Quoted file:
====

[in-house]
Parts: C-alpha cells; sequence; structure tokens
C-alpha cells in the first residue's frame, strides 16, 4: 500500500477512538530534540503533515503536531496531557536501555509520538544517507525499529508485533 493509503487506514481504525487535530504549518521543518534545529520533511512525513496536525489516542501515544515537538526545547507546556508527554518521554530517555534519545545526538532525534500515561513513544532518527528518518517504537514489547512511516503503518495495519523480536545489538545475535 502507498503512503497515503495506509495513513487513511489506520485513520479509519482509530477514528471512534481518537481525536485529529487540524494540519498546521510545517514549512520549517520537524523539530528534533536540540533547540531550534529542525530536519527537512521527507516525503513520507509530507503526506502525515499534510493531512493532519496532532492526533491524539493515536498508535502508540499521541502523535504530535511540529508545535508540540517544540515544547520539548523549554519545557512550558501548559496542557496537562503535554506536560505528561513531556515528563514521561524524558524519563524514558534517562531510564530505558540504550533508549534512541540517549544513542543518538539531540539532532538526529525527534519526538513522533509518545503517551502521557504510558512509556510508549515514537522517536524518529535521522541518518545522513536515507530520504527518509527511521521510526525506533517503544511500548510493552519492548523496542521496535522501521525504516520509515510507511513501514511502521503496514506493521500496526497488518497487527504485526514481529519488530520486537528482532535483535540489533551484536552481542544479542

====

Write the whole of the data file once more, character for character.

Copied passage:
[in-house]
Parts: C-alpha cells; sequence; structure tokens
C-alpha cells in the first residue's frame, strides 16, 4: 500500500477512538530534540503533515503536531496531557536501555509520538544517507525499529508485533 493509503487506514481504525487535530504549518521543518534545529520533511512525513496536525489516542501515544515537538526545547507546556508527554518521554530517555534519545545526538532525534500515561513513544532518527528518518517504537514489547512511516503503518495495519523480536545489538545475535 502507498503512503497515503495506509495513513487513511489506520485513520479509519482509530477514528471512534481518537481525536485529529487540524494540519498546521510545517514549512520549517520537524523539530528534533536540540533547540531550534529542525530536519527537512521527507516525503513520507509530507503526506502525515499534510493531512493532519496532532492526533491524539493515536498508535502508540499521541502523535504530535511540529508545535508540540517544540515544547520539548523549554519545557512550558501548559496542557496537562503535554506536560505528561513531556515528563514521561524524558524519563524514558534517562531510564530505558540504550533508549534512541540517549544513542543518538539531540539532532538526529525527534519526538513522533509518545503517551502521557504510558512509556510508549515514537522517536524518529535521522541518518545522513536515507530520504527518509527511521521510526525506533517503544511500548510493552519492548523496542521496535522501521525504516520509515510507511513501514511502521503496514506493521500496526497488518497487527504485526514481529519488530520486537528482532535483535540489533551484536552481542544479542